How many times have you heard a coach blame a client's injuries on their ego?
Likely more than a few.
In your evolution as a fitness professional, you’ve probably done the same; we know we have.
Here’s the thing, that’s not what world-class fitness professionals do. World-class fitness professionals do the opposite; they “take responsibility and give credit.”
Saying something like that on Instagram makes sense. Living it out in the real world is more difficult.
Who bares responsibility when the ego is blamed for the injury?
Not the fitness professional.
It places it squarely on the shoulders of the client.
It says, “This client can’t self-regulate. This client isn’t coachable. This client thinks they know best.”
That’s rarely the intended message, but that’s how it’s perceived by others and likely received by the client.
The reasonable question you’re likely asking yourself is, “How do I take responsibility for my ego-driven clients?”
We’ve all had them, and they’re challenging to reign in when they feel like their identity is at stake.
Help them see what’s truly at stake.
Here’s a simple example:
If you tell a 2-year-old “not to touch that,” what happens?
They touch it.
If you tell them, “This is HOT. If you touch it, it will burn you.”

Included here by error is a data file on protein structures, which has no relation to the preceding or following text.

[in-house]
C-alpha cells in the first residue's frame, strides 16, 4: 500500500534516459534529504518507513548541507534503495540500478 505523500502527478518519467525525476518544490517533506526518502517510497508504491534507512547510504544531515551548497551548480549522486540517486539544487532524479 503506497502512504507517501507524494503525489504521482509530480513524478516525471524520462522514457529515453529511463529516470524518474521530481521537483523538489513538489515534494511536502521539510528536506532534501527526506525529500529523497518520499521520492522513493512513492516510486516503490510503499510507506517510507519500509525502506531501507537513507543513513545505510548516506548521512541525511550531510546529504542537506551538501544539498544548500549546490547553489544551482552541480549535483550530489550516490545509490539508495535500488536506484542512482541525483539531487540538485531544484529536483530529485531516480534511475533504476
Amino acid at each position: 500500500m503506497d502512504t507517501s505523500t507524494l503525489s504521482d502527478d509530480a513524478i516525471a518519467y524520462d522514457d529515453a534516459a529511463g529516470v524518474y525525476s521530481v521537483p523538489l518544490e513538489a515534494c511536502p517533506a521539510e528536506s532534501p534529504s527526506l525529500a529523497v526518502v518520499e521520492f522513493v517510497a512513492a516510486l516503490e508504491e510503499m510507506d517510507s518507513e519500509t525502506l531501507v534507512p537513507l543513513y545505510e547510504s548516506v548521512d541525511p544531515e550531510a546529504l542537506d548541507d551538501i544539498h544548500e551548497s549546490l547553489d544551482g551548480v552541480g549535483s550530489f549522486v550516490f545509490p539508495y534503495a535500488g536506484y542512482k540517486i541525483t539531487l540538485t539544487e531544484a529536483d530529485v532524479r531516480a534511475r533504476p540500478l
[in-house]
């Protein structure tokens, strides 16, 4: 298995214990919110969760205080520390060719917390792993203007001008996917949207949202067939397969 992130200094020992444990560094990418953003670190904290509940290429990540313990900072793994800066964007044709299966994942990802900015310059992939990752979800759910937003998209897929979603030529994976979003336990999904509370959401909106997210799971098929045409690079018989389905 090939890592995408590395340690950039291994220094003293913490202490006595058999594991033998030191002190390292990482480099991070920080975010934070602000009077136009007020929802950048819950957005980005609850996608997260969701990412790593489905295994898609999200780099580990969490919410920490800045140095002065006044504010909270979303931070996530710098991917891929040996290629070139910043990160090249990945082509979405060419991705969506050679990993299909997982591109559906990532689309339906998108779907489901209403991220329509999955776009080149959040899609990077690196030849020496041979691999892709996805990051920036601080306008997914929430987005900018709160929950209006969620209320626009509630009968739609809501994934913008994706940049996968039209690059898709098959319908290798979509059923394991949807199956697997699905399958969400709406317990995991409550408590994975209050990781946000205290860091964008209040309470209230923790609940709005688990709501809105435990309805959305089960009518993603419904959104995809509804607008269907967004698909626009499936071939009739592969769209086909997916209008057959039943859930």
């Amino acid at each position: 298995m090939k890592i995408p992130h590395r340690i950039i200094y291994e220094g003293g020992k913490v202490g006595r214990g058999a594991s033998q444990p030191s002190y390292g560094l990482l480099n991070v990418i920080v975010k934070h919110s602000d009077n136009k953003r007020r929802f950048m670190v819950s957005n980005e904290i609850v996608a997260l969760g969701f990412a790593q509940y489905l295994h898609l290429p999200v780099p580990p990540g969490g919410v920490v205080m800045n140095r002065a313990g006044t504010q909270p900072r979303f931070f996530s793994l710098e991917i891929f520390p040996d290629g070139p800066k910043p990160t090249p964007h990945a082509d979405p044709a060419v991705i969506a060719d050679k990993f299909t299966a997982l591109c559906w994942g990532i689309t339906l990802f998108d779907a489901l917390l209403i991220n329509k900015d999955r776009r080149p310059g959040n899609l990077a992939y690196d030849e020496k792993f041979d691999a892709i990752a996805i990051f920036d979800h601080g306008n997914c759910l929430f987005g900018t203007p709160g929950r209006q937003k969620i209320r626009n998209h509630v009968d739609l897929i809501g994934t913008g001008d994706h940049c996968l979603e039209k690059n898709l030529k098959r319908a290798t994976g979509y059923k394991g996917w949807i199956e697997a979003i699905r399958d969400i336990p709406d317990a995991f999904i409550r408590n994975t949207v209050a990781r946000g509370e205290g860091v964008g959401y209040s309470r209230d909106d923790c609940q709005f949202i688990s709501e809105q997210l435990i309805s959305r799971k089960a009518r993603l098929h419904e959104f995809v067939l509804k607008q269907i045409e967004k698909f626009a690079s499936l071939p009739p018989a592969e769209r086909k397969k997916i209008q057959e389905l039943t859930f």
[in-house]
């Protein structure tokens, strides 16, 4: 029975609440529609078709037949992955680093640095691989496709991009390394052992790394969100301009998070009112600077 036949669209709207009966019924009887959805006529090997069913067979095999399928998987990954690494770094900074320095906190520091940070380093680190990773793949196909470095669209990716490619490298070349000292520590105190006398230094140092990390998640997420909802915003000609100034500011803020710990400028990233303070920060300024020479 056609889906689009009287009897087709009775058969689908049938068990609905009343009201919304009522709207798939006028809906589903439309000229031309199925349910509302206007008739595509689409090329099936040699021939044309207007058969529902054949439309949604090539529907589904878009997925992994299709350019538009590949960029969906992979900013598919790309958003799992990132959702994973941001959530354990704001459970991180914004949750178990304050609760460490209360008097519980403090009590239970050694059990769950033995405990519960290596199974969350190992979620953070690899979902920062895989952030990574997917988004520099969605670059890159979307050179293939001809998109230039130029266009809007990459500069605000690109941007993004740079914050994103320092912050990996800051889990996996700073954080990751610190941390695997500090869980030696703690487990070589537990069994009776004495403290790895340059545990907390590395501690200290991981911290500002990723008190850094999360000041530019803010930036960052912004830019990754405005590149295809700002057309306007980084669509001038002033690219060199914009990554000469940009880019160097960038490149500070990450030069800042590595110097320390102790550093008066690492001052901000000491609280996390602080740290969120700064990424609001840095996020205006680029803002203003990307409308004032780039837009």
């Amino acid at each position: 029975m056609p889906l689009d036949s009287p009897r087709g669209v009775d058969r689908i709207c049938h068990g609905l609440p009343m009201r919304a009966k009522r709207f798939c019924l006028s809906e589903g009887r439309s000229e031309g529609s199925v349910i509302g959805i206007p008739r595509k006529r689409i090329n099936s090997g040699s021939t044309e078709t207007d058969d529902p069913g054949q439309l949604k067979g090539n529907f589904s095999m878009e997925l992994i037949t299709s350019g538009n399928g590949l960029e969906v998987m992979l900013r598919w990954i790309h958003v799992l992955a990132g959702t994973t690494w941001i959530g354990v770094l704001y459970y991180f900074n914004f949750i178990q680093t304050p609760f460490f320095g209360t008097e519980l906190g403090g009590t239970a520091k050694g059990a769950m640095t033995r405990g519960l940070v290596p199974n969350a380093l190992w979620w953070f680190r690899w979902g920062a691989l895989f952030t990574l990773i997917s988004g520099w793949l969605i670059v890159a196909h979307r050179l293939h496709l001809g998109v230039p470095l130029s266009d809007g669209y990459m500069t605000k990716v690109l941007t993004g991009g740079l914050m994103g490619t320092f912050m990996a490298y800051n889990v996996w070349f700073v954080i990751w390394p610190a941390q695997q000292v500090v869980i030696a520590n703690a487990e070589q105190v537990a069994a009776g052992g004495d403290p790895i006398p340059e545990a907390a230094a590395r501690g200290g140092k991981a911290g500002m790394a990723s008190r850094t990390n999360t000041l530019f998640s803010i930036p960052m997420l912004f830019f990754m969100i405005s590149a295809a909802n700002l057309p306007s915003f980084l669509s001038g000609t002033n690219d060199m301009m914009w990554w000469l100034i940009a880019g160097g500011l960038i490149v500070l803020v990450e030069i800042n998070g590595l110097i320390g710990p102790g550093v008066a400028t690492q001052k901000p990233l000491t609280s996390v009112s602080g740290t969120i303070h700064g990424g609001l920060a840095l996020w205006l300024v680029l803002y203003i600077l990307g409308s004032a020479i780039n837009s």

If they grasp what that means, they won’t touch it. If they’re confused, they will.
If you say, “This is HOT. If you touch it, it will burn you, and it will hurt. Do you understand?”
The odds of them touching it are extremely low. They know the stakes, and you know they comprehend the stakes because you confirmed their understanding.
There’s no difference between the 2-year-old and your clients, especially the ego-driven ones.
The ego is a self-preservation mechanism.
The frame they’re coming in with is that their identity is at stake if they cannot perform in a certain way.
When they’ve been adequately educated, they learn what’s actually at stake.
Instead of seeing reducing the weight on their deadlift as a threat to their ego, they see an opportunity to improve their form, avoid injury, and perform significantly better in the long run.
When they know what they should and shouldn’t do, why, and the fitness professional has confirmed that they have a thorough understanding, the ego becomes a tiny part of the equation.
The “ego” is focused on self-preservation. If the client has been educated and demonstrated understanding, the ego falls in line with the client's best interests because it now knows how to better “self-preserve.”